Our contemporary dilemmas aren't so different from the defining issues of the 30 years from the end of World War II until Heschel died in 1972, Gordon writes.
Among my many books, and settled on my many shelves, are a number of writers whose work is a balm in Gilead - a tonic for the creeping weariness of spirits jaded by a world too much in our faces.
Isaiah wrote some of his greatest poetry to a people in exile, religiously dislocated, culturally deprived, making the best of alienation and hoping against all odds that one day there might be home for them or their children, maybe even their grandchildren.
So Isaiah, the great prophet poet, used words like an artist and painted pictures of a desert in blossom, a wilderness and parched land ablaze with color and verdant with foliage, and no mere oasis but springs of living water, streams in the desert, rivers of life flowing freely and irrigating the soul and the spirit and the heart and the mind.
Isaiah is one of those writers who is a balm in Gilead, at least for me.
So are several others whose writing and whose thoughts are like the waters that do not fail the thirsty soul, like the fire that purifies the troubled conscience, the bread that nourishes the stumbling spirit.
And among those great writers and thinkers whose words and ideas refresh and renew my view of life when I've become jaded by the noise and greed of our culture, or angry at the complacency and selfishness that invade our public and political life, or troubled and unsettled by the divisive rhetoric of power games and image makers and breakers is Abraham Joshua Heschel.
Even the titles of his books help diagnose our condition in our own country, and wider afield in a Western civilization that is disintegrating and corroding beneath us: "The Insecurity of Freedom: Moral Grandeur and Spiritual Audacity," "Man's Quest for God," "God in Search of Man," "Man is Not Alone," "The Sabbath," "Who is Man?"
One of the ironies of our times is that we are unaware of our own lostness - so certain of our cleverness we are blind to our foolishness, so selfish and greedy to possess and consume that we have learned to ignore the destructive impact on the very planet that sustains the life of ourselves and the creatures who share the earth.
Recently, I have taken refuge once more in that small collection of wisdom and wonder that is Heschel's writing.
Our contemporary dilemmas aren't so different from the defining issues of the 30 years from the end of World War II until Heschel died in 1972.
Dishonesty in public discourse, distrust of politics and politicians, war conducted by proxy overseas, the inordinate power of business conglomerates and concentrated finance over the lives of whole populations, the struggle for freedom, civil and human rights and the need to call out injustice and oppression and to call into question the machinery of capital when it is allowed to crush the poor and the vulnerable.
In a bold and unflinching article published in Jewish Heritage in 1971, a year before he died, Heschel addressed the immorality of the Vietnam War.
It is a searing critique of modern warfare and our ability to wage war on others from a distance, with no real sense of the agony, anguish and brutality inflicted on others in our name.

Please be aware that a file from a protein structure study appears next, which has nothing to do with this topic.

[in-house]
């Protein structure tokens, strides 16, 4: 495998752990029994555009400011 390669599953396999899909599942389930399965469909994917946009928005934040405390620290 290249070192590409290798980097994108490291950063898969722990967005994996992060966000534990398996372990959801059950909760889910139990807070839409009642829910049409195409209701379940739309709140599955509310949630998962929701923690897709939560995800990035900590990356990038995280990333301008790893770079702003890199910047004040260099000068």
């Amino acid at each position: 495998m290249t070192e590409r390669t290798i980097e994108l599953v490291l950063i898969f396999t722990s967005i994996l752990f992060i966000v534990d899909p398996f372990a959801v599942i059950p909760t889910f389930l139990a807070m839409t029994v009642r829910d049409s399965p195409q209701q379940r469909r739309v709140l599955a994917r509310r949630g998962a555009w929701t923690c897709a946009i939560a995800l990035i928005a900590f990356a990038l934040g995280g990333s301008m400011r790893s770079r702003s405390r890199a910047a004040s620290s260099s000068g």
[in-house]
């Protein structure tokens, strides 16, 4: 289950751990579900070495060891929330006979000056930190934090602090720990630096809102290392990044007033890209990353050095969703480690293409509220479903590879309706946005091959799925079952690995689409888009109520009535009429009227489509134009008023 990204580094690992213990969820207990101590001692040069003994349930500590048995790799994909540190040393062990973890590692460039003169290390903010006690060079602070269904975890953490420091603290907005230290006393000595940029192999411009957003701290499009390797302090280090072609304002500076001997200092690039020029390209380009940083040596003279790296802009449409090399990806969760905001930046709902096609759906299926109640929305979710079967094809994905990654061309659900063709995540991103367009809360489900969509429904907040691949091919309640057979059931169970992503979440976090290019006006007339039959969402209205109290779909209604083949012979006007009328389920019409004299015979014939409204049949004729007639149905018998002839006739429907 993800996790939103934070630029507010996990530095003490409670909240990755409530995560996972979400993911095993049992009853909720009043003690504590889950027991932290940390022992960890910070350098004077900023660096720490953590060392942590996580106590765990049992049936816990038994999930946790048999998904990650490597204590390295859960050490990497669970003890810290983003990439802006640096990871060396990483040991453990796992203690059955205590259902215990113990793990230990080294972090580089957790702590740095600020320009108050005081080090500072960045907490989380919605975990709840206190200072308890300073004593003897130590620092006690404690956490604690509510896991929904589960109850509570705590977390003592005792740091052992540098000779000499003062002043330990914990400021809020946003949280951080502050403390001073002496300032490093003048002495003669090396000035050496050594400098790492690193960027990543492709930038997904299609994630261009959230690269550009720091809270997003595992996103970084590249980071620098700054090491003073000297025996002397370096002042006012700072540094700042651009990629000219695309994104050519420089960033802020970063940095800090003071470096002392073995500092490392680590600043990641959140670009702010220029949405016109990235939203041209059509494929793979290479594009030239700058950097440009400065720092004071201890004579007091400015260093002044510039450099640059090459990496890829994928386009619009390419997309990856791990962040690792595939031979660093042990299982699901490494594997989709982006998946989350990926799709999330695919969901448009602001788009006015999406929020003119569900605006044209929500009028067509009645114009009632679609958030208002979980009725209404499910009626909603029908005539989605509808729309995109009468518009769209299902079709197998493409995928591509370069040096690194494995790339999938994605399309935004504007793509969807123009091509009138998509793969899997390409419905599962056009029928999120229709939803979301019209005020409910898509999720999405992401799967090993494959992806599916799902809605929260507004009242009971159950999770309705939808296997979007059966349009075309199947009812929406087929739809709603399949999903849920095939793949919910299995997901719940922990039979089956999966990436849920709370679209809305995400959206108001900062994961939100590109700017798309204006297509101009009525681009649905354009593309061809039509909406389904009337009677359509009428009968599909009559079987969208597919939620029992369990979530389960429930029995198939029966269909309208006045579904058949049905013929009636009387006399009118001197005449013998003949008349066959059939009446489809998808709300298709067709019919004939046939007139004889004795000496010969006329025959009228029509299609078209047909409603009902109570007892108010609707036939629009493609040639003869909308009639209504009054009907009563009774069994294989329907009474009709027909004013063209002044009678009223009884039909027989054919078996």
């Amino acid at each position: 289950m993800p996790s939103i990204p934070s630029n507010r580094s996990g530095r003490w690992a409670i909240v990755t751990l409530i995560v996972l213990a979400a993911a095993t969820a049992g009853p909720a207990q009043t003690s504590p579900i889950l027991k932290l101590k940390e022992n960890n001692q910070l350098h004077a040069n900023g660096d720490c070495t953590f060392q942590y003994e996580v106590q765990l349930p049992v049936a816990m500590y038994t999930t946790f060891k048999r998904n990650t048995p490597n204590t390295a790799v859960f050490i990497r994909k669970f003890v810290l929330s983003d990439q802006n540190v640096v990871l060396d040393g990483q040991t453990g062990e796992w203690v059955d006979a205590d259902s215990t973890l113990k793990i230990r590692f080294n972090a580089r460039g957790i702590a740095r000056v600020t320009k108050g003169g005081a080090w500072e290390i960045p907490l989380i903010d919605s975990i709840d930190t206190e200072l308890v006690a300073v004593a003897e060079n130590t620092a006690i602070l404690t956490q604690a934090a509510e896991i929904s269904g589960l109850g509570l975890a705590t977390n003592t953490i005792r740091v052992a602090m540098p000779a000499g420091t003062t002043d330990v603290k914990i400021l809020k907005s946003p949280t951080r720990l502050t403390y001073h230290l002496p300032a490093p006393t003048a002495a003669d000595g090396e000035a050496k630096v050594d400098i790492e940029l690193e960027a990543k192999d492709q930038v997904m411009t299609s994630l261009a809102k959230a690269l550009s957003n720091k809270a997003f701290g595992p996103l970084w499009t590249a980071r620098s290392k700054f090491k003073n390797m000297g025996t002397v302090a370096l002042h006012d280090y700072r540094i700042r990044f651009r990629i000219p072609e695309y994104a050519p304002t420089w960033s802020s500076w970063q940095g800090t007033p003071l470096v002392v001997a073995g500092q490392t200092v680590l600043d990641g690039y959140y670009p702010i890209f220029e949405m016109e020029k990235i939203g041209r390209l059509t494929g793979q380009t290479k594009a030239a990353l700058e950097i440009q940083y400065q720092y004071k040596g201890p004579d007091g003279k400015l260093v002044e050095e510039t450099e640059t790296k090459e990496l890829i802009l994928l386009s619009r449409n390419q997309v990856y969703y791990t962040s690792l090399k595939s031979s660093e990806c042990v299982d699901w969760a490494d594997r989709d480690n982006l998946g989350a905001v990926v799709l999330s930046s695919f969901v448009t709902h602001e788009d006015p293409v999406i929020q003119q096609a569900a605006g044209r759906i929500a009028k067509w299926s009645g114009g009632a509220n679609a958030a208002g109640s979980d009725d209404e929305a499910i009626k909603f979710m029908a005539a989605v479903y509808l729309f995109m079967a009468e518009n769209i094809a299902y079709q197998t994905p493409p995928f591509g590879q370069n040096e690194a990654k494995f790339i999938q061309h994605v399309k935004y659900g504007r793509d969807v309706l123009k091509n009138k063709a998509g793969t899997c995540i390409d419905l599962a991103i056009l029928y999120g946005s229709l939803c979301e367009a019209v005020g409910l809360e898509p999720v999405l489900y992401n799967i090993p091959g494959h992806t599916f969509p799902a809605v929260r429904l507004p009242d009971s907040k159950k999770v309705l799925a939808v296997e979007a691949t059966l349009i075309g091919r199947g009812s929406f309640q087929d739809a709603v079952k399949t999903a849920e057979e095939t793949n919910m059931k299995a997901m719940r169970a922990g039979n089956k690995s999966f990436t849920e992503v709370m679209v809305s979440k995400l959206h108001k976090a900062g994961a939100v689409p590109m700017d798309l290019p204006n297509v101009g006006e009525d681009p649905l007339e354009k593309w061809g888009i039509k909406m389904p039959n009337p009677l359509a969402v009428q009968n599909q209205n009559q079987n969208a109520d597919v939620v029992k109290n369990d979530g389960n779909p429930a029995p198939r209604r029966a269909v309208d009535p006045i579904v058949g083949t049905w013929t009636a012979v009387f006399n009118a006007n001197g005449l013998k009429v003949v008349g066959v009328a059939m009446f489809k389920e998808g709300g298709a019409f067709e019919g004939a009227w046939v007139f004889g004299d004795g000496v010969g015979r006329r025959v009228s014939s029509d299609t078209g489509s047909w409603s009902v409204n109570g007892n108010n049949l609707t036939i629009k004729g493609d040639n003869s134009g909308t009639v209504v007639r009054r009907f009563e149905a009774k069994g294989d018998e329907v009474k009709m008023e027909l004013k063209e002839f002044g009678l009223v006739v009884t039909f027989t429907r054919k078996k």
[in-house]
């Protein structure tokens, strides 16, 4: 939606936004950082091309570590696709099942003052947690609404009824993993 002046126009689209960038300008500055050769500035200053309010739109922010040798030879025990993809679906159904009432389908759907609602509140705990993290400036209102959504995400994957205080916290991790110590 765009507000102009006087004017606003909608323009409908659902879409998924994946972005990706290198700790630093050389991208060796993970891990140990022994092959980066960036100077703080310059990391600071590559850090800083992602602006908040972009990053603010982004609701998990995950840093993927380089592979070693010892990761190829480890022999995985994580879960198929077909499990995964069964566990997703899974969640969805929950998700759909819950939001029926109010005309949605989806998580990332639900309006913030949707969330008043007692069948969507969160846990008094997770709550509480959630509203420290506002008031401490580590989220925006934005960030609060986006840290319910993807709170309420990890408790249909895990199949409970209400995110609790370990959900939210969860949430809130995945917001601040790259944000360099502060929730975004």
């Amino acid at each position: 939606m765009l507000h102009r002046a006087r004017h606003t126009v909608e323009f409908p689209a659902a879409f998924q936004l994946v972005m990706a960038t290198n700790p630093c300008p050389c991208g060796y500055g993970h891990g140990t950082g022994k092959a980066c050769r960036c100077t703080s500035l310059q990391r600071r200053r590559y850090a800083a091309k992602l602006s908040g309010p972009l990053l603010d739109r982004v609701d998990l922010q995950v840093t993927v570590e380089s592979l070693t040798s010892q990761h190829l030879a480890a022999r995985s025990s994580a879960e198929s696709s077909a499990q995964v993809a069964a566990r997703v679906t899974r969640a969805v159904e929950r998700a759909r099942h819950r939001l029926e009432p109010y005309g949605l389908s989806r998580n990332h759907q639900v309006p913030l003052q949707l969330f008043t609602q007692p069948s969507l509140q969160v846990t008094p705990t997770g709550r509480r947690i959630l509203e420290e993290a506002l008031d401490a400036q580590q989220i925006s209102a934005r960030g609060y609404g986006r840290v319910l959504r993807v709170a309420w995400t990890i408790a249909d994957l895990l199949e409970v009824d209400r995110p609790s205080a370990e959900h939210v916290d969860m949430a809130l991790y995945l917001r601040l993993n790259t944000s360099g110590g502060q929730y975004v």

And he has no patience with the religiously distorting question, "Where is God in such suffering?" He turns that particular rhetorical subterfuge inside out and declares like the prophet he absolutely was, "God confronts us with the question, 'Where are you? Is there no compassion in the world?'"
The allusion to Genesis is obvious, and the Fall, the hiding away from God in the Garden, and the divinely articulated question that finds out the moral peril of every attempt to avoid God, hide from God, break free from God are distilled into this brief essay.
Near the end, Heschel moves from essay writing to prayer, and in doing so provides us with a clue as to how people of faith are to confront, resist and seek to overthrow the powers of injustice and all that they unleash on the world.
It is these words of Heschel, two brief paragraphs, that once again helped to realign my own sense of what is important, what my life is about.
Reading them I hear gurgling springs in the desert, sense the stirring of new seeds germinating, believe again in the God of hope who enables us to be defiant of despair.
"O Lord, we confess our sins, we are ashamed of the inadequacy of our anguish, of how faint and slight is our mercy. We are a generation that has lost the capacity for outrage. We must continue to remind ourselves that in a free society all are involved in what some are doing. Some are guilty, but all are responsible," Heschel wrote in "Moral Grandeur and Spiritual Audacity."
"Prayer is our greatest privilege," he added. "To pray is to stake our very existence, our right to live, on the truth and on the supreme importance of that which we pray for. Prayer, then, is radical commitment, a dangerous involvement in the life of God. In such awareness we pray."
James Gordon is part-time minister of Montrose Baptist Church in Angus, Scotland, and the former principal of the Scottish Baptist College. He is on the advisory board of the Centre for Ministry Studies, University of Aberdeen, and is honorary lecturer in the School of Divinity, History and Philosophy. A version of this article first appeared on his blog, Living Wittily, and is used with permission.